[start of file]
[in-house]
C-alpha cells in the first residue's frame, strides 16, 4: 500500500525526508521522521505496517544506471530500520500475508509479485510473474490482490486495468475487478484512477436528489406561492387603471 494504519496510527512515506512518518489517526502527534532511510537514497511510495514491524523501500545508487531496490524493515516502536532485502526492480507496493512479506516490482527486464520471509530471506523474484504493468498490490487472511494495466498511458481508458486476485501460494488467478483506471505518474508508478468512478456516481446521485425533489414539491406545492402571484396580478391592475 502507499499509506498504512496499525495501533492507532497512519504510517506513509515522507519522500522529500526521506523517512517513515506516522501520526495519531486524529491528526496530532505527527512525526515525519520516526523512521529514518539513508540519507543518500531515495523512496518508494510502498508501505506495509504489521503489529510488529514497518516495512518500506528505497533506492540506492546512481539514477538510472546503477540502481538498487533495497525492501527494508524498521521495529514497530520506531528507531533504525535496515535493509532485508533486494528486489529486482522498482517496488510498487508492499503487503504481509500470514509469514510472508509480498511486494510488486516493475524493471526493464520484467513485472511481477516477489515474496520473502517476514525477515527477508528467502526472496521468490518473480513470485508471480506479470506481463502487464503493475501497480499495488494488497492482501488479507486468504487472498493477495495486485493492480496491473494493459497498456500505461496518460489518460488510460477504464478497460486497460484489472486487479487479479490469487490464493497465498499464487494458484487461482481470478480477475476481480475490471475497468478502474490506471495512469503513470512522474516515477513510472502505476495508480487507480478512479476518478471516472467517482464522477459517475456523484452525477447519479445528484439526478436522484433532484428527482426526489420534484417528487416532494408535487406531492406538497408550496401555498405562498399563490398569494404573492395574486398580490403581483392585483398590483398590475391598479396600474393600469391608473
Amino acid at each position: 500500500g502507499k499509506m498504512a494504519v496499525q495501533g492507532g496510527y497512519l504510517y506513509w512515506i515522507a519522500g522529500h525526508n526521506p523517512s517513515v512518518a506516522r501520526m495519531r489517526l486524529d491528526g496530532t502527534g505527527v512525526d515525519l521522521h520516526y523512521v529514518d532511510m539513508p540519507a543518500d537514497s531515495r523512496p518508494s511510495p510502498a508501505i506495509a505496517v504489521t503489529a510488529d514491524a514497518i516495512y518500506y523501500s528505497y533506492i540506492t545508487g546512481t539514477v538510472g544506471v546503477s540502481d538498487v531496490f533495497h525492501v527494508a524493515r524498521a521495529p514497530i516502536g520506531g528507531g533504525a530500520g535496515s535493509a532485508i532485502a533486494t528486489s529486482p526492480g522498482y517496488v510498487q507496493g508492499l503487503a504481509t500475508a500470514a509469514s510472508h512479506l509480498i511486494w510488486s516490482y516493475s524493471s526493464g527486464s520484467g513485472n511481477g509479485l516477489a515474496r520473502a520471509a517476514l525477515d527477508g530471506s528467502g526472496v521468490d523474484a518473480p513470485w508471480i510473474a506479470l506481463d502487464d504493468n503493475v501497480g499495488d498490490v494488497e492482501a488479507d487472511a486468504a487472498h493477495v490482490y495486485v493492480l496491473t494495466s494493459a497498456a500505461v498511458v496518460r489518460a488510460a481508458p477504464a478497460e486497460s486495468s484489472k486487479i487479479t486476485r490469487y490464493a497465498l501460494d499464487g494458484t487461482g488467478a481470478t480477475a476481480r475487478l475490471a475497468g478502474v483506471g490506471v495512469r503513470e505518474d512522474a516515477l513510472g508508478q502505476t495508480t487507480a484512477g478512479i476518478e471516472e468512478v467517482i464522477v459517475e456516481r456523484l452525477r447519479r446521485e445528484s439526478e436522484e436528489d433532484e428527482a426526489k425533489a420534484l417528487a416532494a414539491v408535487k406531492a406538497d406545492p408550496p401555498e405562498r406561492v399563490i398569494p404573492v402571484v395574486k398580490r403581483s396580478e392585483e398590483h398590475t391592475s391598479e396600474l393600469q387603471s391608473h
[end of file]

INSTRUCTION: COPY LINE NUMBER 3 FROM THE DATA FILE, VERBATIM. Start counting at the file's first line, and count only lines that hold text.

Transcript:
Amino acid at each position: 500500500g502507499k499509506m498504512a494504519v496499525q495501533g492507532g496510527y497512519l504510517y506513509w512515506i515522507a519522500g522529500h525526508n526521506p523517512s517513515v512518518a506516522r501520526m495519531r489517526l486524529d491528526g496530532t502527534g505527527v512525526d515525519l521522521h520516526y523512521v529514518d532511510m539513508p540519507a543518500d537514497s531515495r523512496p518508494s511510495p510502498a508501505i506495509a505496517v504489521t503489529a510488529d514491524a514497518i516495512y518500506y523501500s528505497y533506492i540506492t545508487g546512481t539514477v538510472g544506471v546503477s540502481d538498487v531496490f533495497h525492501v527494508a524493515r524498521a521495529p514497530i516502536g520506531g528507531g533504525a530500520g535496515s535493509a532485508i532485502a533486494t528486489s529486482p526492480g522498482y517496488v510498487q507496493g508492499l503487503a504481509t500475508a500470514a509469514s510472508h512479506l509480498i511486494w510488486s516490482y516493475s524493471s526493464g527486464s520484467g513485472n511481477g509479485l516477489a515474496r520473502a520471509a517476514l525477515d527477508g530471506s528467502g526472496v521468490d523474484a518473480p513470485w508471480i510473474a506479470l506481463d502487464d504493468n503493475v501497480g499495488d498490490v494488497e492482501a488479507d487472511a486468504a487472498h493477495v490482490y495486485v493492480l496491473t494495466s494493459a497498456a500505461v498511458v496518460r489518460a488510460a481508458p477504464a478497460e486497460s486495468s484489472k486487479i487479479t486476485r490469487y490464493a497465498l501460494d499464487g494458484t487461482g488467478a481470478t480477475a476481480r475487478l475490471a475497468g478502474v483506471g490506471v495512469r503513470e505518474d512522474a516515477l513510472g508508478q502505476t495508480t487507480a484512477g478512479i476518478e471516472e468512478v467517482i464522477v459517475e456516481r456523484l452525477r447519479r446521485e445528484s439526478e436522484e436528489d433532484e428527482a426526489k425533489a420534484l417528487a416532494a414539491v408535487k406531492a406538497d406545492p408550496p401555498e405562498r406561492v399563490i398569494p404573492v402571484v395574486k398580490r403581483s396580478e392585483e398590483h398590475t391592475s391598479e396600474l393600469q387603471s391608473h